Francophone or Francophobe ? Ambivalent Attitudes Towards French in the Sixteenth-Century Low Countries

Alisa van de Haar
Leiden University

Histories of the Dutch language generally describe the sixteenth century as the time in which the Dutch-speaking Low Countries shook off the yoke of the French tongue that had been imposed on them by foreign rulers. They point at the creation of the first dictionaries and grammars of Dutch as a sign of patriotism, and at the supposed widespread rejection of French loanwords as a marker of rebellion. Throughout the sixteenth century, however, the Low Countries continued to be one bilingual whole in which both Dutch and French were used as mother tongues. While there were, indeed, calls to avoid French influences on Dutch, there were as many voices arguing that Dutch should be modelled after the French example in order to reach the same level of quality. The bilingual situation was certainly not considered a problem by everyone, but some suggested that one particular form of Dutch should be chosen as transregional language. The same solution was also brought forward, however, for French, but these Francophile voices have not been heard by scholars trying to unearth the roots of Dutch proto-nationalism. Patriotism was an important factor in sixteenth-century language developments, but it should not be forgotten that the Low Countries constituted a bilingual patrie. Using French could, therefore, be just as patriotic as using Dutch.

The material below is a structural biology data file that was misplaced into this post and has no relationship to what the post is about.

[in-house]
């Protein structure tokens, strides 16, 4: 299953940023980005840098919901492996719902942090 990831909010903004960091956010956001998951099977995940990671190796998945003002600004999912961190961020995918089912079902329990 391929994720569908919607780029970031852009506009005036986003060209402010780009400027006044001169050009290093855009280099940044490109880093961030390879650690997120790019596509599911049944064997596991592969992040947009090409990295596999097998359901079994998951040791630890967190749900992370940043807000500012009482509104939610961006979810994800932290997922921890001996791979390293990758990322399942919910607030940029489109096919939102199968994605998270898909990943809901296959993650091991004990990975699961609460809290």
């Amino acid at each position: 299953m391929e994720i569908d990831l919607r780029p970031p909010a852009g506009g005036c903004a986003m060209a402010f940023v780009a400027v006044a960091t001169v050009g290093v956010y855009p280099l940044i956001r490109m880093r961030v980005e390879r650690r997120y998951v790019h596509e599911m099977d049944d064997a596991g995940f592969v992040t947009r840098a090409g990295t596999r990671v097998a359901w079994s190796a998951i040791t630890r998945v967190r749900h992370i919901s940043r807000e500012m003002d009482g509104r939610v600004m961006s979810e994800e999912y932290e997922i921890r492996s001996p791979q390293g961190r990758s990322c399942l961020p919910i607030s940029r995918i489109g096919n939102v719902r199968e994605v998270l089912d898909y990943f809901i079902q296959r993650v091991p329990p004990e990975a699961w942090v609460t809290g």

The proposed paper will start off by describing the language situation in the sixteenth-century Low Countries in relation to the term francophonie. It will then sketch a brief overview of the pro- and anti-French movements and their interconnectedness before zooming in on two key representatives of each side: philosopher and poet Hendrik Laurensz. Spiegel, a well-known defender of Dutch, and Eduard Mellema, a schoolteacher whose pro-French writings have received much less attention in past studies. An attempt will then be made to draw up the balance: were the sixteenth-century Low Countries Francophone or Francophobe? It will come as no surprise that there is no clear-cut answer to this question.